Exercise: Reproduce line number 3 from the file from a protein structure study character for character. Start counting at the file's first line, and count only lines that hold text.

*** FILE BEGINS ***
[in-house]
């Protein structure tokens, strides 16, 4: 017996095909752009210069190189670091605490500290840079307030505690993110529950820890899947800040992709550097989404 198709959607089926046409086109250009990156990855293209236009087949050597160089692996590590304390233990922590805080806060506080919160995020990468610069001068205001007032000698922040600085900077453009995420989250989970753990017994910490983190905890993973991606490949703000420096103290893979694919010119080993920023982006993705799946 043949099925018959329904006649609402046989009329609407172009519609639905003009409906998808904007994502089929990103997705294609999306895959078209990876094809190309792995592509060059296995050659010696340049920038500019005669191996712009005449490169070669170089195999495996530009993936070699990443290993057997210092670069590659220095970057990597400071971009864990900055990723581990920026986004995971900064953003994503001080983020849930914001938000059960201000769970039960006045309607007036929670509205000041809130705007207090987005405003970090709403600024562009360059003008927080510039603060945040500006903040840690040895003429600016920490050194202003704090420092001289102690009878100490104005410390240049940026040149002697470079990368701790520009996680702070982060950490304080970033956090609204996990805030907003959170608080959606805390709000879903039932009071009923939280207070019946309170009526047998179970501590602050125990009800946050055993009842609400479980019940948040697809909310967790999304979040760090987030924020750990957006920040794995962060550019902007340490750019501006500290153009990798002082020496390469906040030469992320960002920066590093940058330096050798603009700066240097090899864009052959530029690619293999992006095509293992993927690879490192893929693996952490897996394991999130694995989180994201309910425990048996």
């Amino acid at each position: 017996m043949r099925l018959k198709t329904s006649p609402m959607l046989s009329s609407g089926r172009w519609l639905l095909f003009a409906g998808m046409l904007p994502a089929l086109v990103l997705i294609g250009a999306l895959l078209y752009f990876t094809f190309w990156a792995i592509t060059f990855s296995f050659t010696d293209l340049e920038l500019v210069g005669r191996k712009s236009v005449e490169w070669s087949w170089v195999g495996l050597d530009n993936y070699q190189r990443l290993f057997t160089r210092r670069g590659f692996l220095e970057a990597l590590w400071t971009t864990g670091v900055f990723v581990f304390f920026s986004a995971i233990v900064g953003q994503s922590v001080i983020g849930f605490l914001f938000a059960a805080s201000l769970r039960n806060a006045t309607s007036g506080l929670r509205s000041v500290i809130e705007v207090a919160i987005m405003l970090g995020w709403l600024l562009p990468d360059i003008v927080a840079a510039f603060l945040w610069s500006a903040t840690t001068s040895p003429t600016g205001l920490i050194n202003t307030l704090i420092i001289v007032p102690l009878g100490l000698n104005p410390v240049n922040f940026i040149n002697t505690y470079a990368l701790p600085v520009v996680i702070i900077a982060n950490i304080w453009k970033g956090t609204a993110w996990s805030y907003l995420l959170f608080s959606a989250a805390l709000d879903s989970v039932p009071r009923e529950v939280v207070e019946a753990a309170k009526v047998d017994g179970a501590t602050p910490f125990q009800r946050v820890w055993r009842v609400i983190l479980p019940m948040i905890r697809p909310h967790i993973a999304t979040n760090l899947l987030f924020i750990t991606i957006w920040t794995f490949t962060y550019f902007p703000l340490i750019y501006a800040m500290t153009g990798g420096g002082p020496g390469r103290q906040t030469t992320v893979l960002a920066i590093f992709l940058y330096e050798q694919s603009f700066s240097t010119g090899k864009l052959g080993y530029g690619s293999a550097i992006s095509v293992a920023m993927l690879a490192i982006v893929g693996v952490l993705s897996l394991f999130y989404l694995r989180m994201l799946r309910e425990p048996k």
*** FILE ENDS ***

């Amino acid at each position: 017996m043949r099925l018959k198709t329904s006649p609402m959607l046989s009329s609407g089926r172009w519609l639905l095909f003009a409906g998808m046409l904007p994502a089929l086109v990103l997705i294609g250009a999306l895959l078209y752009f990876t094809f190309w990156a792995i592509t060059f990855s296995f050659t010696d293209l340049e920038l500019v210069g005669r191996k712009s236009v005449e490169w070669s087949w170089v195999g495996l050597d530009n993936y070699q190189r990443l290993f057997t160089r210092r670069g590659f692996l220095e970057a990597l590590w400071t971009t864990g670091v900055f990723v581990f304390f920026s986004a995971i233990v900064g953003q994503s922590v001080i983020g849930f605490l914001f938000a059960a805080s201000l769970r039960n806060a006045t309607s007036g506080l929670r509205s000041v500290i809130e705007v207090a919160i987005m405003l970090g995020w709403l600024l562009p990468d360059i003008v927080a840079a510039f603060l945040w610069s500006a903040t840690t001068s040895p003429t600016g205001l920490i050194n202003t307030l704090i420092i001289v007032p102690l009878g100490l000698n104005p410390v240049n922040f940026i040149n002697t505690y470079a990368l701790p600085v520009v996680i702070i900077a982060n950490i304080w453009k970033g956090t609204a993110w996990s805030y907003l995420l959170f608080s959606a989250a805390l709000d879903s989970v039932p009071r009923e529950v939280v207070e019946a753990a309170k009526v047998d017994g179970a501590t602050p910490f125990q009800r946050v820890w055993r009842v609400i983190l479980p019940m948040i905890r697809p909310h967790i993973a999304t979040n760090l899947l987030f924020i750990t991606i957006w920040t794995f490949t962060y550019f902007p703000l340490i750019y501006a800040m500290t153009g990798g420096g002082p020496g390469r103290q906040t030469t992320v893979l960002a920066i590093f992709l940058y330096e050798q694919s603009f700066s240097t010119g090899k864009l052959g080993y530029g690619s293999a550097i992006s095509v293992a920023m993927l690879a490192i982006v893929g693996v952490l993705s897996l394991f999130y989404l694995r989180m994201l799946r309910e425990p048996k």